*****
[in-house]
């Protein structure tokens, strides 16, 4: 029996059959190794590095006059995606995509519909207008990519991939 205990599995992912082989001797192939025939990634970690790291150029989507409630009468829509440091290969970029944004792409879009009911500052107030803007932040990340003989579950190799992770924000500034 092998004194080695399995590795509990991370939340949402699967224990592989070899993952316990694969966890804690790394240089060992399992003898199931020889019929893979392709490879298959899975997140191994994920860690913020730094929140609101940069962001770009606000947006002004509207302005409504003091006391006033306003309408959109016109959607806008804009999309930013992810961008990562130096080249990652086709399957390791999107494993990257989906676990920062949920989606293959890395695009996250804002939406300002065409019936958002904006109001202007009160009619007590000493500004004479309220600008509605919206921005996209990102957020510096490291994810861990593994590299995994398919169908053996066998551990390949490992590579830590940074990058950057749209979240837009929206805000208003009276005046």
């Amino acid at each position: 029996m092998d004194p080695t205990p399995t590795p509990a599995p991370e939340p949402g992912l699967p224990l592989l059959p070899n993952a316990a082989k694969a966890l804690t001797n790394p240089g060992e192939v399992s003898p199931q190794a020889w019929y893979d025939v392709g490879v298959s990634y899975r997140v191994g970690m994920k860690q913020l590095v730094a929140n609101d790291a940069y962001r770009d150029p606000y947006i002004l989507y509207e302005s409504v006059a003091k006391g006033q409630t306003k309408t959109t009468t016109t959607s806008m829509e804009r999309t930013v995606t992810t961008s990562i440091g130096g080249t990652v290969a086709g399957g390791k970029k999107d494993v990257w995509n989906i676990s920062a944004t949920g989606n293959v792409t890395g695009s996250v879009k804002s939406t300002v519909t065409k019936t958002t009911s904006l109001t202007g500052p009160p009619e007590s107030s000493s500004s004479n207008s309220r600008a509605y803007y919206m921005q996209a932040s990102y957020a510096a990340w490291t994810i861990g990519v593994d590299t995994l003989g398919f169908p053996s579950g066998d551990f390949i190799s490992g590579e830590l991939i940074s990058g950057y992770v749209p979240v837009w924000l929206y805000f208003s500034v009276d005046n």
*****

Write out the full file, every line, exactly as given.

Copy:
[in-house]
């Protein structure tokens, strides 16, 4: 029996059959190794590095006059995606995509519909207008990519991939 205990599995992912082989001797192939025939990634970690790291150029989507409630009468829509440091290969970029944004792409879009009911500052107030803007932040990340003989579950190799992770924000500034 092998004194080695399995590795509990991370939340949402699967224990592989070899993952316990694969966890804690790394240089060992399992003898199931020889019929893979392709490879298959899975997140191994994920860690913020730094929140609101940069962001770009606000947006002004509207302005409504003091006391006033306003309408959109016109959607806008804009999309930013992810961008990562130096080249990652086709399957390791999107494993990257989906676990920062949920989606293959890395695009996250804002939406300002065409019936958002904006109001202007009160009619007590000493500004004479309220600008509605919206921005996209990102957020510096490291994810861990593994590299995994398919169908053996066998551990390949490992590579830590940074990058950057749209979240837009929206805000208003009276005046």
């Amino acid at each position: 029996m092998d004194p080695t205990p399995t590795p509990a599995p991370e939340p949402g992912l699967p224990l592989l059959p070899n993952a316990a082989k694969a966890l804690t001797n790394p240089g060992e192939v399992s003898p199931q190794a020889w019929y893979d025939v392709g490879v298959s990634y899975r997140v191994g970690m994920k860690q913020l590095v730094a929140n609101d790291a940069y962001r770009d150029p606000y947006i002004l989507y509207e302005s409504v006059a003091k006391g006033q409630t306003k309408t959109t009468t016109t959607s806008m829509e804009r999309t930013v995606t992810t961008s990562i440091g130096g080249t990652v290969a086709g399957g390791k970029k999107d494993v990257w995509n989906i676990s920062a944004t949920g989606n293959v792409t890395g695009s996250v879009k804002s939406t300002v519909t065409k019936t958002t009911s904006l109001t202007g500052p009160p009619e007590s107030s000493s500004s004479n207008s309220r600008a509605y803007y919206m921005q996209a932040s990102y957020a510096a990340w490291t994810i861990g990519v593994d590299t995994l003989g398919f169908p053996s579950g066998d551990f390949i190799s490992g590579e830590l991939i940074s990058g950057y992770v749209p979240v837009w924000l929206y805000f208003s500034v009276d005046n």